U.S. CitiesCity-Data Forum Index
Go Back   City-Data Forum > General Forums > Politics and Other Controversies > Elections
 [Register]
Please register to participate in our discussions with 2 million other members - it's free and quick! Some forums can only be seen by registered members. After you create your account, you'll be able to customize options and access all our 15,000 new posts/day with fewer ads.
View detailed profile (Advanced) or search
site with Google Custom Search

Search Forums  (Advanced)
Reply Start New Thread
 
Old 08-29-2017, 04:18 PM
 
9,807 posts, read 10,045,721 times
Reputation: 5248

Advertisements

While it is fairly well known that women and slaves could not vote for President at the founding of this country, did you realize that men who didn't own property also couldn't vote? In fact the first ten presidential elections all had fewer than 4% of the population vote in the election. Particularly boring elections like the 2nd term of George Washington and James Madison had less than 1% of the population turn out.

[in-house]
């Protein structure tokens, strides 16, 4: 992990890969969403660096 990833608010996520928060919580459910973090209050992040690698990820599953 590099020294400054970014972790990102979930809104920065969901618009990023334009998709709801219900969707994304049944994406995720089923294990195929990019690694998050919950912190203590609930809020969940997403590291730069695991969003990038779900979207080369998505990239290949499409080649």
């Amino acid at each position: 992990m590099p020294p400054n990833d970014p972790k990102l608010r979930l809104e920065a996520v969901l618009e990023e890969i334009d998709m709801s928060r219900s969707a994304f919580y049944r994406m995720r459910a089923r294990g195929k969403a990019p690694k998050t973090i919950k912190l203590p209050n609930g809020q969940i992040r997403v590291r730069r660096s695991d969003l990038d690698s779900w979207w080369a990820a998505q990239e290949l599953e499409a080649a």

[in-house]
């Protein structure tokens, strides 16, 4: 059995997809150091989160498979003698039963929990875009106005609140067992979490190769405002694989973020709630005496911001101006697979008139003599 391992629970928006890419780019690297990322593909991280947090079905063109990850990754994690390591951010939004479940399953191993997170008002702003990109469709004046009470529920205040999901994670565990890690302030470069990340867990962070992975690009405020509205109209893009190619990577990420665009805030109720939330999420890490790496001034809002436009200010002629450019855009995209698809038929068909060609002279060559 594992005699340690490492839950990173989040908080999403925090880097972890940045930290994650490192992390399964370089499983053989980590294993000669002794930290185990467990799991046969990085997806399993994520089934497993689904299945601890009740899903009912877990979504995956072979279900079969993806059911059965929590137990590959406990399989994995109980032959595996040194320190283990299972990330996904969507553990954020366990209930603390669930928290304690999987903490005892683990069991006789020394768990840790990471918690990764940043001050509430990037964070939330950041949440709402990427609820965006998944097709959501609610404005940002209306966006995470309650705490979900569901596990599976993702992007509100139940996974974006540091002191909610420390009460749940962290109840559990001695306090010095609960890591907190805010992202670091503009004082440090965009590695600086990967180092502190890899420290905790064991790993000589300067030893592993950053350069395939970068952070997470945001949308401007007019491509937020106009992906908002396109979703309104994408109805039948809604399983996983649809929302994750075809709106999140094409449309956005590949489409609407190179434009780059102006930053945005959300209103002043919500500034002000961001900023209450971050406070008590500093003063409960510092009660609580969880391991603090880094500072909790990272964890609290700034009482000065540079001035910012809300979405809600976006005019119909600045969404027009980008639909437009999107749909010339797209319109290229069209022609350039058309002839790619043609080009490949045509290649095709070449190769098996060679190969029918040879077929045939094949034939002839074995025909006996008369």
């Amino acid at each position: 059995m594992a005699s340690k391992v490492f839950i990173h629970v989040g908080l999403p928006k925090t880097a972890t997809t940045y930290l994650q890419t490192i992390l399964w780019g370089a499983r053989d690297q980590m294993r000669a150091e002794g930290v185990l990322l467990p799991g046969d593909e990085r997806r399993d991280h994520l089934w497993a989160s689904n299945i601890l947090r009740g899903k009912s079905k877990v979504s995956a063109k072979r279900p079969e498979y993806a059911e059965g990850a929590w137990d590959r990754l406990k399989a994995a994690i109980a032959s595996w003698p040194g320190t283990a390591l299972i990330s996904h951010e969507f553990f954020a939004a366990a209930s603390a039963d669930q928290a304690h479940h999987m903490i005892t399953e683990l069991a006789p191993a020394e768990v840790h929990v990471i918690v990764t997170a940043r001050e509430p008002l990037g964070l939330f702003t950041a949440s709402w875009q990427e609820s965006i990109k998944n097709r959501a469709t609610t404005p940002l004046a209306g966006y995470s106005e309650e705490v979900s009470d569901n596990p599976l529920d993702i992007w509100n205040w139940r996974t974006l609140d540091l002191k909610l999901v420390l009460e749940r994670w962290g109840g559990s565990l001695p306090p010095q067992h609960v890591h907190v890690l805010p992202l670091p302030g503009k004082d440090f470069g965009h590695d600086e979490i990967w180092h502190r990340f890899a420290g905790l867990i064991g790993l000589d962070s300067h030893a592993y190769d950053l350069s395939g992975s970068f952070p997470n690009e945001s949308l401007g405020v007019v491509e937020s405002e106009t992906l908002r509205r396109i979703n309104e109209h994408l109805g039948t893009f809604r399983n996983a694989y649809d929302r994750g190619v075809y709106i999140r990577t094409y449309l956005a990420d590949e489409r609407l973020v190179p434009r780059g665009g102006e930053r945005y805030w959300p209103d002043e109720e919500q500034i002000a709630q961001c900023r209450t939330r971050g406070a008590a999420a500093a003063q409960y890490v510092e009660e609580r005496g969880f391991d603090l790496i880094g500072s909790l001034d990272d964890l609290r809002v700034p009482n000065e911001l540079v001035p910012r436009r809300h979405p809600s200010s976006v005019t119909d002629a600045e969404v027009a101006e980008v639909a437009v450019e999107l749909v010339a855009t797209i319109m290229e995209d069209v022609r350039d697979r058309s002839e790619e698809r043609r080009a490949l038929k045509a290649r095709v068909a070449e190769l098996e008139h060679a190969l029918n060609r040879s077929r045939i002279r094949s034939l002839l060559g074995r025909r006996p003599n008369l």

In fact it wasn't until 1828 (11th election) where the candidate from the newly formed Democratic Party, Andrew Jackson, was elected that turnout exceeded 20% of the free male population.

In reality the framers of the constitution expected delegates to vote their conscience, and not just mirror the votes of their congressional district. They expected a large percent of elections to not result in a majority of electoral college votes, and thought that the contingent election in the House would be a regular occurrence.

In a contingent election each state gets a single vote regardless of the size of the state.

=============================
In the election of 1824, Andrew Jackson had won the electoral college vote and the popular vote, but he earned less than 50% of the electoral college (only 99 votes). John Quincy Adams who earned 84 electoral college votes won the contingent election in the House of Representatives.

In the election of 1828 John Quincy Adams once again earned 83 electoral college votes, but now Andrew Jackson was the only opposing candidate. Jackson earned all of the remaining 178 electoral college votes, giving him the presidency without the need for a contingent election. But the turnout for the 1828 election was 3X that of the 1824 election.